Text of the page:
3 DEMAND MORE FROM YOUR THEATER EXPERIENCE.
“Theaters are crucial in keeping the communal experience alive. But mostly, it`s a pain to park, the queue`s too long, the seats are uncomfortable, the concession person`s indifferent, then there are 20 minutes of commercials. There`s not much creative thinking about the whole theater experience. Instead of recognizing what they`re selling, some theaters are devaluing the proposition.

“Additionally, for around $2,000 you can buy a really first-class theater — plasma screen, surround-sound, HD delivery — and re-create the moviegoing experience at home. Theaters should be about providing an entertainment experience for the audience. They should deliver a compelling, holistic experience, so that the popcorn is good, the concessions are engaging, the seating is excellent, and the experience is not to be missed. In other words, you`re not just getting a movie — because you can get that at home — but you`re getting a communal experience, you`re having fun with other people, all while being entertained.

“I went to a Korean theater complex and there were kids playing on videogame machines and sports scores were posted in the lobby while they were waiting. The experience made them want to come early. The film, of course, is crucial, but it`s only part of the overall experience.”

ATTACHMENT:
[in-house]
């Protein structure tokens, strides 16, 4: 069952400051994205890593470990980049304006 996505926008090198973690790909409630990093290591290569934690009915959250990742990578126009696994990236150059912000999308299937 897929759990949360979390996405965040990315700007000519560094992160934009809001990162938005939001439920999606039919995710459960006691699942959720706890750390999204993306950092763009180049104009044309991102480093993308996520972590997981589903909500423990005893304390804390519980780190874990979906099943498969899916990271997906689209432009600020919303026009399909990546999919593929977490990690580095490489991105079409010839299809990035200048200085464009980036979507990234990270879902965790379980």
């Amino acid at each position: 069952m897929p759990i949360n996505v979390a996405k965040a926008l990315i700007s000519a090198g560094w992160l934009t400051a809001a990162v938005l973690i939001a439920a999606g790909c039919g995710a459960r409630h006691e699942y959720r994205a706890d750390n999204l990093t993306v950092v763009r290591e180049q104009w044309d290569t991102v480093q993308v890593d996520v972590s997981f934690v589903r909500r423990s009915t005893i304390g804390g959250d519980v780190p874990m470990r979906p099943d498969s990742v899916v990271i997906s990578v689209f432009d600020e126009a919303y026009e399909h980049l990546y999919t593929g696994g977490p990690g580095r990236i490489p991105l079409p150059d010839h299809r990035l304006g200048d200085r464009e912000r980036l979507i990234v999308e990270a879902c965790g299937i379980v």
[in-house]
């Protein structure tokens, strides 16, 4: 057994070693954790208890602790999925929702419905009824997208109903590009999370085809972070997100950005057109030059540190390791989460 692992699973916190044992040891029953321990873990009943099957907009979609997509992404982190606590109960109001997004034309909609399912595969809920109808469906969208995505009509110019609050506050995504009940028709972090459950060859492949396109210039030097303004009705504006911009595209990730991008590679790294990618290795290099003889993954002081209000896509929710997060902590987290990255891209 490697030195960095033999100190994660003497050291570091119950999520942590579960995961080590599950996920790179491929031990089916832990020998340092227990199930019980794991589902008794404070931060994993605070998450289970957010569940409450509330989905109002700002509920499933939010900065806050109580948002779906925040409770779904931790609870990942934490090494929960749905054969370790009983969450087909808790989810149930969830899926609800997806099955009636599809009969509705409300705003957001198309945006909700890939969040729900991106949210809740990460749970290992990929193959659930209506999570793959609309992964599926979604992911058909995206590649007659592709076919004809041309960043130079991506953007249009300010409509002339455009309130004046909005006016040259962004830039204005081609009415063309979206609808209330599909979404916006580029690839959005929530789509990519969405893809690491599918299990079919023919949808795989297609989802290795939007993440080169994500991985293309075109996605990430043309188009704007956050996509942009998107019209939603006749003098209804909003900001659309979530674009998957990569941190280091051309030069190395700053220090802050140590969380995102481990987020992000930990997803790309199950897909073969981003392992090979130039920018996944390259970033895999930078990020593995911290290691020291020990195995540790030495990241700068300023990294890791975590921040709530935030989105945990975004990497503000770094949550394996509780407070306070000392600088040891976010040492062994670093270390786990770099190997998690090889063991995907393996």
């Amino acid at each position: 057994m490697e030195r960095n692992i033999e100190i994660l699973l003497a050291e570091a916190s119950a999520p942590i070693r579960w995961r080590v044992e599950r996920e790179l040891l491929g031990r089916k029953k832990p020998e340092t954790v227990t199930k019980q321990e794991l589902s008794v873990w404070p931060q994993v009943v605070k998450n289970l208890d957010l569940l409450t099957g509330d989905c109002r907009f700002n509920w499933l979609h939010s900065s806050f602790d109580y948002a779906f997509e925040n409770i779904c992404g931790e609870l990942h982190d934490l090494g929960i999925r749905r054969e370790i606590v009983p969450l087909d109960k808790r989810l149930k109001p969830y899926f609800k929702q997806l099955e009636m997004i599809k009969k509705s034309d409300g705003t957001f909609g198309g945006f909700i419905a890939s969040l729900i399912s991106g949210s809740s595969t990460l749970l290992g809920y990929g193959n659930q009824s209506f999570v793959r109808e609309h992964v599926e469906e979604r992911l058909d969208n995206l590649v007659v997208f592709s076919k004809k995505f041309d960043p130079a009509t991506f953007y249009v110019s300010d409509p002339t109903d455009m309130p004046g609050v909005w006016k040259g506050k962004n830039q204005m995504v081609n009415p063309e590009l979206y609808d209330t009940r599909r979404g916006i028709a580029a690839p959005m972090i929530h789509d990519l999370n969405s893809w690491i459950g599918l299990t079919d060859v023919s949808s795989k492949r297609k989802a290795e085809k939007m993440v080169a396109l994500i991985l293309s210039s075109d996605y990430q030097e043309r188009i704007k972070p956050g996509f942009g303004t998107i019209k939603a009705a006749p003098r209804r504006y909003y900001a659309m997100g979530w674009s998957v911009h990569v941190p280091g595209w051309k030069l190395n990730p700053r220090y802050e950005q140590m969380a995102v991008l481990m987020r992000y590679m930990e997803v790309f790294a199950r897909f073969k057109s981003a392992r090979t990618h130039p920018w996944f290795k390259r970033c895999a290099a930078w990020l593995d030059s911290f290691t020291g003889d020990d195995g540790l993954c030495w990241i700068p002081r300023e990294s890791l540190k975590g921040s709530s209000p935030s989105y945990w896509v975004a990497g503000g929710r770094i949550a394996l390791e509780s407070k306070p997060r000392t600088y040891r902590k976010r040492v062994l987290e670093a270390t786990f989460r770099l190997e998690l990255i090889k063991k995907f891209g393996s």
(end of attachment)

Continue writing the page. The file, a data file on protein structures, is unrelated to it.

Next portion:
4 EARN TO APPRECIATE ART FILMS CRITICALLY.
“Big pictures are like thrill rides, promising to give you an emotional rush. But all storytelling is emotional. When you go to smaller art films designed to probe your inner emotions in a thoughtful, more engaging way, the question then becomes whether I should get some filter on that — critics, discussions — because the value proposition is different from the Hollywood blockbuster.”

5 KNOW YOUR TIER.
“Before you head out to see a film, regardless of what you saw in an ad or a trailer, know if it`s targeted to your age group and taste. There are films made for audiences that are a little older and have more discriminating taste. Their success is often dependent on the opinion of critics — so from a producer and director`s point of view, they`re risky.

“Movies targeted to young audiences are not subjected to the same treatment. Those are fed directly to the gut and the heart of their audience. One of the reasons that movies for kids and teens proliferate — aside from the fact the critics don`t cast such an analytical eye on them — is found in viewership statistics.

“The frequency of theater attendance by an older, more discriminating audience is a mere three times a year (although we are seeing that number increasing), while movie attendance for a young audience comes in at 16 visits per year. So, when a producer or director is looking at making a film, which target are they going to aim for?”

6 GET WORD OF MOUTH AND CHECK OUT THE NET.
“You know who the critic is today? It`s the kids and the people coming out of the theater, text messaging and phoning with early word of mouth. That and social expression groups like MySpace, those are key. If you`re a young girl and you want to know today about a movie, you check out the Internet, you listen to your peer group.

“I`ve liked critics like Roger Ebert, but is a young customer really going to listen to him and value his opinion? He`s a guy in his 60s, and you`re going to listen to what he thinks about a flick for 16-year-olds? Not a chance.

“Now there are millions of kids that find all the information out there — the stolen clips and trailers — and they give the thumbs up or down. It`s a whole different world and kids are driving it.”